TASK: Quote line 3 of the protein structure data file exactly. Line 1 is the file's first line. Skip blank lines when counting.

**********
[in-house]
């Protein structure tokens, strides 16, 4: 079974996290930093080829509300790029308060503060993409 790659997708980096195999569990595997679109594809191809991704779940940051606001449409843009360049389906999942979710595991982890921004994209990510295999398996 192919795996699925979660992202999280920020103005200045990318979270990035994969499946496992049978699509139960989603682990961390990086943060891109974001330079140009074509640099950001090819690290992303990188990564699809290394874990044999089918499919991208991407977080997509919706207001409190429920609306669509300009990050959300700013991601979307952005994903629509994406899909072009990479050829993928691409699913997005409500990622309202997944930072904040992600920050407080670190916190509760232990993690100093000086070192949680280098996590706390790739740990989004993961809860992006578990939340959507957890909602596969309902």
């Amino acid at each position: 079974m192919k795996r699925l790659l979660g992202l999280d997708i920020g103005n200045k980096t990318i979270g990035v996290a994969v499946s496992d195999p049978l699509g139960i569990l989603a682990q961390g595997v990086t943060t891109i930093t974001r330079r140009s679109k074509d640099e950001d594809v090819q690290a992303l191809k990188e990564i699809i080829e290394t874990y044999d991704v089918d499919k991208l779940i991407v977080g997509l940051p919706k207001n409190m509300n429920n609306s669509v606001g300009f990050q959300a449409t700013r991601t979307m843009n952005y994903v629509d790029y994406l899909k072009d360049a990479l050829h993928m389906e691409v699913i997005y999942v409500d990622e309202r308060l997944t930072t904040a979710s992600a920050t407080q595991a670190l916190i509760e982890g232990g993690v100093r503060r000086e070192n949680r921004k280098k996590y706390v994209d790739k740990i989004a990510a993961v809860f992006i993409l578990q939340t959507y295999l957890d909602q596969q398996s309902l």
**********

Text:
């Amino acid at each position: 079974m192919k795996r699925l790659l979660g992202l999280d997708i920020g103005n200045k980096t990318i979270g990035v996290a994969v499946s496992d195999p049978l699509g139960i569990l989603a682990q961390g595997v990086t943060t891109i930093t974001r330079r140009s679109k074509d640099e950001d594809v090819q690290a992303l191809k990188e990564i699809i080829e290394t874990y044999d991704v089918d499919k991208l779940i991407v977080g997509l940051p919706k207001n409190m509300n429920n609306s669509v606001g300009f990050q959300a449409t700013r991601t979307m843009n952005y994903v629509d790029y994406l899909k072009d360049a990479l050829h993928m389906e691409v699913i997005y999942v409500d990622e309202r308060l997944t930072t904040a979710s992600a920050t407080q595991a670190l916190i509760e982890g232990g993690v100093r503060r000086e070192n949680r921004k280098k996590y706390v994209d790739k740990i989004a990510a993961v809860f992006i993409l578990q939340t959507y295999l957890d909602q596969q398996s309902l």